Codeine decision an opportunity as most take up MedsASSIST


white pills - look like codeine combination OTCs

The TGA’s long-awaited decision on the scheduling future of currently-OTC codeine-containing medicines – whatever that decision may be – will be an opportunity for pharmacy, says a pain expert.

Joyce McSwan, clinical pharmacist, pain educator and Persistent Pain Program manager at the Gold Coast Primary Health Network, told the PSA16 conference that pharmacy is not entirely up-to-date with developments in the use of codeine-containing medicines.

“The October interim recommendation on codeine rescheduling was on the back of data revealing significant risks from the use of codeine-containing products for treating pain,” she told the conference.

“But from a pharmacy perspective, any decision that does eventuate should spell opportunity rather than rattle the system.”

However, she said it must be acknowledged that a lot of recent research questions the sustaining of codeine as a non-prescription analgesic.

“As a profession we need to keep up to date with the latest research in this field,” she says.

“I think our profession is not entirely on top of the shift in the usage of codeine.

“Deaths have increased relating to its use, hence the need for the TGA to respond. It’s a weak analgesic for immediate through acute pain of mild to moderate pain intensity.”

She praised the Guild’s launch of MedsASSIST as “really an excellent tool, and I urge all pharmacies to sign up to it”.

There was some uncertainty as to the number of pharmacies signed up to the program – McSwan cited a figure of 1500, while the Guild today confirmed that the true figure is now approximately 3500.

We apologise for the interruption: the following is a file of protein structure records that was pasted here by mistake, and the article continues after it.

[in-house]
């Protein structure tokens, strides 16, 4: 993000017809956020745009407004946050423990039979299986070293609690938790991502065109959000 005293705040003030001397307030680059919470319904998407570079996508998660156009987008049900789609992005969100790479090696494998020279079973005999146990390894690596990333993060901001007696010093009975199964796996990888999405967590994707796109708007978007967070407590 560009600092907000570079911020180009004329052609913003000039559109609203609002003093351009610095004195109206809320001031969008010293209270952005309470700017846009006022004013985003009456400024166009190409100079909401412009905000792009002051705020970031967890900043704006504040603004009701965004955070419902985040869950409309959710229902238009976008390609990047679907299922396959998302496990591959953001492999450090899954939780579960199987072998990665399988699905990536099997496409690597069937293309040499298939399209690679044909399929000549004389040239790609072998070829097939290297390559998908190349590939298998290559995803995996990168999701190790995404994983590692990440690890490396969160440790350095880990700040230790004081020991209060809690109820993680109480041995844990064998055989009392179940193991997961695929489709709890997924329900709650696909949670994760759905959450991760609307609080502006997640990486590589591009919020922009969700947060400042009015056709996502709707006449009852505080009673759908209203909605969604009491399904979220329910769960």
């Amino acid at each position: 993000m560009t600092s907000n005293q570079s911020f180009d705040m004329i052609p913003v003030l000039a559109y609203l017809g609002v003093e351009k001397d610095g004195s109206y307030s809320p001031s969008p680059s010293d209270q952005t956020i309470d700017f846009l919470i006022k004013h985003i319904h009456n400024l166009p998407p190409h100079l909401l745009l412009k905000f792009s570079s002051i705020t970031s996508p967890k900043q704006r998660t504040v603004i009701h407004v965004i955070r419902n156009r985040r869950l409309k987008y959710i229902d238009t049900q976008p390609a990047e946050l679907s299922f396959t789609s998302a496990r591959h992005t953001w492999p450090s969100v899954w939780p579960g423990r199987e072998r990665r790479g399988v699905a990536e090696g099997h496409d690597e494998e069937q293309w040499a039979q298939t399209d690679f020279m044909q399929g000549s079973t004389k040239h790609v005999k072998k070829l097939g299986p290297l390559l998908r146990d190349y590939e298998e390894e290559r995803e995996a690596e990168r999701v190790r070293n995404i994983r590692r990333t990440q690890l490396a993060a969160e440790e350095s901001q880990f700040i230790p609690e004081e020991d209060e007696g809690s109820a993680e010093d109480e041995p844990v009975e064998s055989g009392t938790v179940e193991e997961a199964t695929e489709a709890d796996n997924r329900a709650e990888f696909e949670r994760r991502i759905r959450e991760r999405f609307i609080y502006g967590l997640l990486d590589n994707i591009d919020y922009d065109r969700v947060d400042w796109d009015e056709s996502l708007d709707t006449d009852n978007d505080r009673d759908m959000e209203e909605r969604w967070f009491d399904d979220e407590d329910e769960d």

A spokesperson for the Guild told the AJP today that MedsASSIST is increasingly helping to identify patients at risk of inappropriate use of over-the-counter medicines containing codeine and urged all pharmacies to be part of the program. 

“The ultimate success of the program in supporting our case against the upscheduling of these medicines to prescription only lies in its maximum possible uptake by pharmacies across the whole country,” the spokesperson says.

“We need to have every pharmacy in the country using MedsASSIST to monitor the use of these products. So far we have more than 60% of the community pharmacies in Australia have used the MedsASSIST program and the number is growing.”

The spokesperson says the Guild aims to see State and Territory Medicines and Poisons regulations amended to mandate the real-time online recording of codeine supply.

“Until then MedsASSIST requires informed patient consent and pharmacies should follow the approach outlined in the reference guide resources available on the MedsASSIST portal.”

The spokesperson said the program is helping to open dialogue between pharmacists and patients.

“Some patients are apprehensive about this new approach but the majority understand the reason for the system’s introduction and the need for pharmacists to determine therapeutic need.”

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